Imagine all the sounds these trees have witnessed. As you stand under these Black Walnuts in front of Lincoln High School you’ll likely hear the roar of the nearby I-405 freeway, the laughter of students, and the wisping brakes of school-buses. However, in the 1870s, when these trees were planted, you would have only heard the clip-clop of horse hoofs and singing birds. You see, these trees marked the entrance to the mansion of Jacob and Caroline Kamm. The Kamm’s lived on the edge of Portland in a large estate full of extensive gardens, orchards, vineyards, and stables. A country home on the edge of Portland. The Kamm estate backed up into Tanner Creek Gulch, which was the home to many Chinese vegetable peddlers and laborers. Jacob Kamm made a fortune in steam transportation, and no doubt benefited from the local Chinese laborers living in his backyard. Over the years the city grew and consumed the Kamm estate. By the 1950s, the Kamm house was relocated and Lincoln High School built in its place. The three trees in front of the school are now the only tangible link back to when this neighborhood was far more country than city. It also makes you wonder, if trees could talk what stories would they tell?

Download your free copy of my book "From Stumptown to Treetown" and get outside to explore Portland's oldest living features! #outdoorhistory

PDF of Stumptown to Tree Town

Lower image courtesy of City of Portland Archives A2004-002.3180



From Stumptown to Treetown Tree # 4 Lavalle Hawthorn

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Lavalle Hawthorn

David-Paul B. Hedberg

Lavalle Hawthorn is a hybrid tree that nicely embodies the dynamism between humans and nature. First developed in late nineteenth-century France as a cross of two North American species, Lavalle Hawthorns have now become a robust and popular tree in urban settings. Fifty years ago (1966) Barbara Fealy, a member of Portland's First Unitarian Church, redesigned and planted these four Lavalle Hawthorns in front of her church. Fealy, an important NW landscape architect, often incorporated the use of native plants and landscapes into her designs— the Salishan Lodge on the Oregon Coast is one of her notable works. Though her landscapes were often for private homeowners, her larger projects included: the Catlin Gabel School, Oregon School of Arts and Crafts, Evergreen Aviation, and Sokol Blosser Winery. In 1984 the Portland Garden Club awarded Fealy for her "for sensitive use of plant material and excellence of landscape design.” By considering the natural world, Fealy found beautiful and simple solutions that featured the wet climate of the Pacific Northwest. Her foundational work in incorporating, and working with, the natural world has many parallels to current urban restoration efforts. So it’s fitting that she selected these hybrid trees for her hybrid landscape. It mimics the lines of a formal european garden, but it also considers our local ecology and ways of seeing the world.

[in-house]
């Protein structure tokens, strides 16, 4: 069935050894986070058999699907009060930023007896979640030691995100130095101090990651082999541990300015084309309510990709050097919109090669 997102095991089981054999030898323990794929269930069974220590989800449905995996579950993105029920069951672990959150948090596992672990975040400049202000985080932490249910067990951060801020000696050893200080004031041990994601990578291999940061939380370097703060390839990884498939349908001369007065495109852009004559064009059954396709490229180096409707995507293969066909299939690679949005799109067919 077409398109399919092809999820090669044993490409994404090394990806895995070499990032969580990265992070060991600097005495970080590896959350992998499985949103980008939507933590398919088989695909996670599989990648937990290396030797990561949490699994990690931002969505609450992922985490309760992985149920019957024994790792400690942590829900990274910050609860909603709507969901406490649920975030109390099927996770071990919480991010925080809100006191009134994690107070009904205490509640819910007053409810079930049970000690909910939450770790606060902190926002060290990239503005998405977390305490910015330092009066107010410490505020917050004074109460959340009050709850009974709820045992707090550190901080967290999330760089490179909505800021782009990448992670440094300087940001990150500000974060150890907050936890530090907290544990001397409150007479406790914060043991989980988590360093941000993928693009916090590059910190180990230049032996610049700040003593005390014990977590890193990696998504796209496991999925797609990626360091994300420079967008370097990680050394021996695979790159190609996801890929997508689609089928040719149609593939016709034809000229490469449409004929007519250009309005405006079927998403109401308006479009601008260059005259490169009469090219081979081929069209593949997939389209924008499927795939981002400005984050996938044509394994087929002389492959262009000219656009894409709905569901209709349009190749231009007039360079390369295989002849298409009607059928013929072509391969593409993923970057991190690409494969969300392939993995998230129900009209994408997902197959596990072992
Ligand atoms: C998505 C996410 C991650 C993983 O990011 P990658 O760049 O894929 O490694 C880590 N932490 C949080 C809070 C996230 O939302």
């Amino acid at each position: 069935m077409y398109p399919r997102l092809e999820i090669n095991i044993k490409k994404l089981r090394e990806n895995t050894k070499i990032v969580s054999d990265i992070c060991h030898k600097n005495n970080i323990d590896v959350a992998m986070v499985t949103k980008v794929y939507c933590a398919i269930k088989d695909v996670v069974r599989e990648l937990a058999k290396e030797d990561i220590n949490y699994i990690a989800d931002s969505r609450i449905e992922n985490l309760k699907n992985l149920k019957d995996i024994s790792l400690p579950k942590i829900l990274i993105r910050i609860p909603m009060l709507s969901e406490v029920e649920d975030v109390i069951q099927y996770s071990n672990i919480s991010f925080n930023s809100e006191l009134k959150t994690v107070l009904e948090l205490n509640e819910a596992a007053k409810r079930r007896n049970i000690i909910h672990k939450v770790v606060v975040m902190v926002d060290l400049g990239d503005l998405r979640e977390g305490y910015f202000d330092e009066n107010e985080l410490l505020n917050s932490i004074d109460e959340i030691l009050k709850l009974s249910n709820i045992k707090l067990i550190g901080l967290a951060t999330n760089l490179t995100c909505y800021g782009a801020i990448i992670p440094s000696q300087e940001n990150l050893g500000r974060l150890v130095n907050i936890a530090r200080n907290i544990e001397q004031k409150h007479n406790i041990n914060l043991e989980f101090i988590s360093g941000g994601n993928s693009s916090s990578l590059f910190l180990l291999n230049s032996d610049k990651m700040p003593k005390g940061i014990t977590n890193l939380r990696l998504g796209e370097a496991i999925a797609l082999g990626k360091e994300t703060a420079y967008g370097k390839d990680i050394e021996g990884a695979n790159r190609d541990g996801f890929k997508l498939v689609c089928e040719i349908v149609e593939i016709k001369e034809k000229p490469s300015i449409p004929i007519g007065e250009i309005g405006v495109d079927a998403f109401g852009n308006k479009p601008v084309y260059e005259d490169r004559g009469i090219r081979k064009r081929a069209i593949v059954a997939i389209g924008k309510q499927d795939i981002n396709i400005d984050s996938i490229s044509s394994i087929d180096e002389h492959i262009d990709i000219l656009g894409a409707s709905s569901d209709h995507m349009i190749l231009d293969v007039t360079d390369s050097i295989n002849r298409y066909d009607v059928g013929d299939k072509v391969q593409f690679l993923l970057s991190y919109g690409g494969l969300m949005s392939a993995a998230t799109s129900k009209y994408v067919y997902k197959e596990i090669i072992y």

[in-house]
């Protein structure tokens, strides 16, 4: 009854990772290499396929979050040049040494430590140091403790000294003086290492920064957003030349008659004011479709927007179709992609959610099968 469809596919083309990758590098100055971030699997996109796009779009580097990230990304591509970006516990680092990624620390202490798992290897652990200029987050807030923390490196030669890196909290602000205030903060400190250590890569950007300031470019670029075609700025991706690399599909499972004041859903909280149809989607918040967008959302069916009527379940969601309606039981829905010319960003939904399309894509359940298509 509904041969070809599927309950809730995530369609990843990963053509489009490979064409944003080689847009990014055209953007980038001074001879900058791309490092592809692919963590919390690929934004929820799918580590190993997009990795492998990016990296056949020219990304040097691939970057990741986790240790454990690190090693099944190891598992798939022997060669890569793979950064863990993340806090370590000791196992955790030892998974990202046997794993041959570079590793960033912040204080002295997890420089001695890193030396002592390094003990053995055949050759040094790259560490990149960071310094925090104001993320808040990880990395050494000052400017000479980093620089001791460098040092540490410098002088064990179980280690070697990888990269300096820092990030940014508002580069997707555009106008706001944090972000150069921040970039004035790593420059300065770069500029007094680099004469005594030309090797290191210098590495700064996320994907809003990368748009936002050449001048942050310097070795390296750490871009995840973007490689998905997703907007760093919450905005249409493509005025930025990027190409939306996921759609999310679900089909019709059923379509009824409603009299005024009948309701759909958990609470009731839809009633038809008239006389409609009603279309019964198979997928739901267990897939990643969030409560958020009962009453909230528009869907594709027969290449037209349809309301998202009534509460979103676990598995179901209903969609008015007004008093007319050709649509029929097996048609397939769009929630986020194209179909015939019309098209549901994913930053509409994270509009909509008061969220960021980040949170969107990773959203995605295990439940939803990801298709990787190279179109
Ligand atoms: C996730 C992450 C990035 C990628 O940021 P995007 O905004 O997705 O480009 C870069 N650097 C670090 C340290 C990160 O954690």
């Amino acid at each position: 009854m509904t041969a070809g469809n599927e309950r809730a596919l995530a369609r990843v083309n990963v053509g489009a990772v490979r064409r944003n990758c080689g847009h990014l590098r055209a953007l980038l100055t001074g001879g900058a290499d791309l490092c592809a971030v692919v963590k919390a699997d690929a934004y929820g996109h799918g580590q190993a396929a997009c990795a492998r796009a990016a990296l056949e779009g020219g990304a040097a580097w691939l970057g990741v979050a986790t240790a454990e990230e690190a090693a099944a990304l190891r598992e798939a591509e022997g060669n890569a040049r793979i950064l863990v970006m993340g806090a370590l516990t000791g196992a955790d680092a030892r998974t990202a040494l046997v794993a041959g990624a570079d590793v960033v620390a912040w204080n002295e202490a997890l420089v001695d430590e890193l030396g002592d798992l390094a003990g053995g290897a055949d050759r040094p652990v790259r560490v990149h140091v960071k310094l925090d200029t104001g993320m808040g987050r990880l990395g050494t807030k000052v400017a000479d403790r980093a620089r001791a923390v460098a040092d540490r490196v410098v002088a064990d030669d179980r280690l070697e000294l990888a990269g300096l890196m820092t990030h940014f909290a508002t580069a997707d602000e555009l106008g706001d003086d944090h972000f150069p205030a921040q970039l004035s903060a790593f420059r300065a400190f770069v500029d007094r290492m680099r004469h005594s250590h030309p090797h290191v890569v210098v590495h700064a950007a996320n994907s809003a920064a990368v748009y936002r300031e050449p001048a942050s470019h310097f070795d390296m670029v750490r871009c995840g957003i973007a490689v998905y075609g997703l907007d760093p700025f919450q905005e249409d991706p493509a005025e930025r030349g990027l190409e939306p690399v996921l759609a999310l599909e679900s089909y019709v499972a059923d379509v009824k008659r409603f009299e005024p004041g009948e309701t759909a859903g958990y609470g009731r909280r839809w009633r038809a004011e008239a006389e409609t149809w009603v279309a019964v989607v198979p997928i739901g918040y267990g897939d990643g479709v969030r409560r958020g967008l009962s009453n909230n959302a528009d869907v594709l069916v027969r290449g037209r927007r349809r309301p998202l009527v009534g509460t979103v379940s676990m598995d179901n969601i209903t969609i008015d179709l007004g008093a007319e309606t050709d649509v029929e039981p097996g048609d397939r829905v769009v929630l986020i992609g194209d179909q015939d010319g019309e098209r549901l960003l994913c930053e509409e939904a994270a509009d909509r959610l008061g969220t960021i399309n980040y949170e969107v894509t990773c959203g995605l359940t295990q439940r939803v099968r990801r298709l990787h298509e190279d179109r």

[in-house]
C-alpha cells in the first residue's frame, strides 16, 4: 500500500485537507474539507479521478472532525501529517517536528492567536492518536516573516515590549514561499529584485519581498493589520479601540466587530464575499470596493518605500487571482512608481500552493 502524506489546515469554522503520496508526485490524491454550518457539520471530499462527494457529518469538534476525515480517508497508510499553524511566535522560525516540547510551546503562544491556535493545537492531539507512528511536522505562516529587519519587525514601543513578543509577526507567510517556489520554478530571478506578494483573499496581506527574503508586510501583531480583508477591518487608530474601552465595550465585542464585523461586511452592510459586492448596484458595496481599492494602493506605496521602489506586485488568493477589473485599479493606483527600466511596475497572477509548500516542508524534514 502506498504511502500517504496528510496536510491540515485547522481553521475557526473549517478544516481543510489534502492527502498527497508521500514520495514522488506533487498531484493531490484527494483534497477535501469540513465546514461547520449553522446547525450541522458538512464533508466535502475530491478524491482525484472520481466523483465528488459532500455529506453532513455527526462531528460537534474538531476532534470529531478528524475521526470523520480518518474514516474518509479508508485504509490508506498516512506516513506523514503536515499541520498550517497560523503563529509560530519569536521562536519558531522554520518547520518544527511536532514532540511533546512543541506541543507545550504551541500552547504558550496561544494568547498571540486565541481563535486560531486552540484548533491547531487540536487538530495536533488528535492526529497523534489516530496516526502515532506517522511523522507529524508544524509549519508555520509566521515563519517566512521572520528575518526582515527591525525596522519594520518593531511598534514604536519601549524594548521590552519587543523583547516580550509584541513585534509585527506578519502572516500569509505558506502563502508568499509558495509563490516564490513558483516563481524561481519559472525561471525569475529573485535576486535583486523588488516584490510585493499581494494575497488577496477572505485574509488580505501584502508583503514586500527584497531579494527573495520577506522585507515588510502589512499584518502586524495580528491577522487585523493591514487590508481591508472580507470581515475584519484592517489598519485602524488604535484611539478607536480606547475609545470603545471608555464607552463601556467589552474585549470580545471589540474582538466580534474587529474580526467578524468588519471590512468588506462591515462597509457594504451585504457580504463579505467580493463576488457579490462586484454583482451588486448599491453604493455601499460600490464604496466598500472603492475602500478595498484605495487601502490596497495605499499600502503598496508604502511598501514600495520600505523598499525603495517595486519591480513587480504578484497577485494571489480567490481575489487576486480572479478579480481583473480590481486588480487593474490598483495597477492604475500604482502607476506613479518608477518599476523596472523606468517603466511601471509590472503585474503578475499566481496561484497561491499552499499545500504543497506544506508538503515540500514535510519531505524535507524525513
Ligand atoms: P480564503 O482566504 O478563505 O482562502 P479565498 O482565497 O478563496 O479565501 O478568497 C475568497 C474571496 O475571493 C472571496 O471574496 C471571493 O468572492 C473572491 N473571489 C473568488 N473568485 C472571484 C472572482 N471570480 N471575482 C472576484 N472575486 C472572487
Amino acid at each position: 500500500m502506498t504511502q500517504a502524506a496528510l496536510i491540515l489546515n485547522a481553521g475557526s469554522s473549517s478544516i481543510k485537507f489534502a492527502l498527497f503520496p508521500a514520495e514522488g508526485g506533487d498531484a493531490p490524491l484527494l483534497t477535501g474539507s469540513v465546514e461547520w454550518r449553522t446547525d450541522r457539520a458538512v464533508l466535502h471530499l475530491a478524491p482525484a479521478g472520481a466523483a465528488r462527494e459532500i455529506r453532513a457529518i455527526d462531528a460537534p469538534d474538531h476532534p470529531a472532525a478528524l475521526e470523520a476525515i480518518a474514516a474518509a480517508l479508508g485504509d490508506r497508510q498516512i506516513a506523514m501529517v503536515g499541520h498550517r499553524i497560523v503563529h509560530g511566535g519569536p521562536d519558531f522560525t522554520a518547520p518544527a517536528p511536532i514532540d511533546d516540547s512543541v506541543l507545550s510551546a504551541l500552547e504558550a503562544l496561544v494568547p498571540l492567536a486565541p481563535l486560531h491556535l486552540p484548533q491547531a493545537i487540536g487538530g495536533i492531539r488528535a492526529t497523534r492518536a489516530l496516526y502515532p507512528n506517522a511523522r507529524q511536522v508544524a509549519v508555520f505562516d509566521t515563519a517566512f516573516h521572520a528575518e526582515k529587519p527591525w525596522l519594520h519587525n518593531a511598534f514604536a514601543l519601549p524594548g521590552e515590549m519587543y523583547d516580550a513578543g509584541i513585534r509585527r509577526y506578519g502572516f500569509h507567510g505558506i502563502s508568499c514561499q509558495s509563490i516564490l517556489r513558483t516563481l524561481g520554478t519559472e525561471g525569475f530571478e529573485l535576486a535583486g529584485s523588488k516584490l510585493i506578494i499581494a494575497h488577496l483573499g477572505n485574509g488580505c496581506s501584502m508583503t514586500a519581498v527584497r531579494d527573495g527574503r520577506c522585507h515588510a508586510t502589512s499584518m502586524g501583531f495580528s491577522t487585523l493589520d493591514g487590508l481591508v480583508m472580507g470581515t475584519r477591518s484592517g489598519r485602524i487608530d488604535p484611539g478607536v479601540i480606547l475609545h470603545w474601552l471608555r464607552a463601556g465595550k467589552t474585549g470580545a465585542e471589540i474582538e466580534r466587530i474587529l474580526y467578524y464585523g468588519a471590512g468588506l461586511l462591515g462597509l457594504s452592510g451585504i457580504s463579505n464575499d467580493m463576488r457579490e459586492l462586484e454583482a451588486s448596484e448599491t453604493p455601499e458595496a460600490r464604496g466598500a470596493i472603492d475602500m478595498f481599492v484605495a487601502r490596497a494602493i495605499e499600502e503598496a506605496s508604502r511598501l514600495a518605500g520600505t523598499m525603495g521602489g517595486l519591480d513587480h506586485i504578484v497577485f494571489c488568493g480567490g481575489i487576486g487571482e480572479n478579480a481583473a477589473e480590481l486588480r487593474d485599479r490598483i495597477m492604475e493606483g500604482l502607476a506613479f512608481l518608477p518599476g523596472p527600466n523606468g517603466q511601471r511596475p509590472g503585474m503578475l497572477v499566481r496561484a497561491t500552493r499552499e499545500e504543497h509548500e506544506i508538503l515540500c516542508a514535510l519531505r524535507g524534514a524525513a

Download your free copy of my book "From Stumptown to Treetown" with @portlandparks and get outside to explore Portland's oldest living features! #outdoorhistory

Pier Park Community Garden Summer Harvest Celebreation

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Portland Parks & Recreation Pier Park Community Garden celebrated their first summer harvest festival on July 27. Organized by Portland Parks Urban Forestry AmeriCorps member Danielle Voisin this event gave residents, gardenrers and families an opportunity to enjoy freshly harvested food from Pier Park Garden and learn how to grow their own food at Portland Parks & Recreation gardens. The garden harvest was also celebrated by traditional Aztec dances. Led by Jose Luiz, these dances honored the earth and blessed the garden. After the dancing, community members enjoyed free tamales and jicama while exploring beautiful Pier Park and going on a garden tour. For more information about Pier Park Community Garden in North Portland, contact Portland Community Gardens at or 503-823-1612.


Traditional Aztec Dancers at Pier Park Garden


Pier Park gardener shows off the results of his hard work.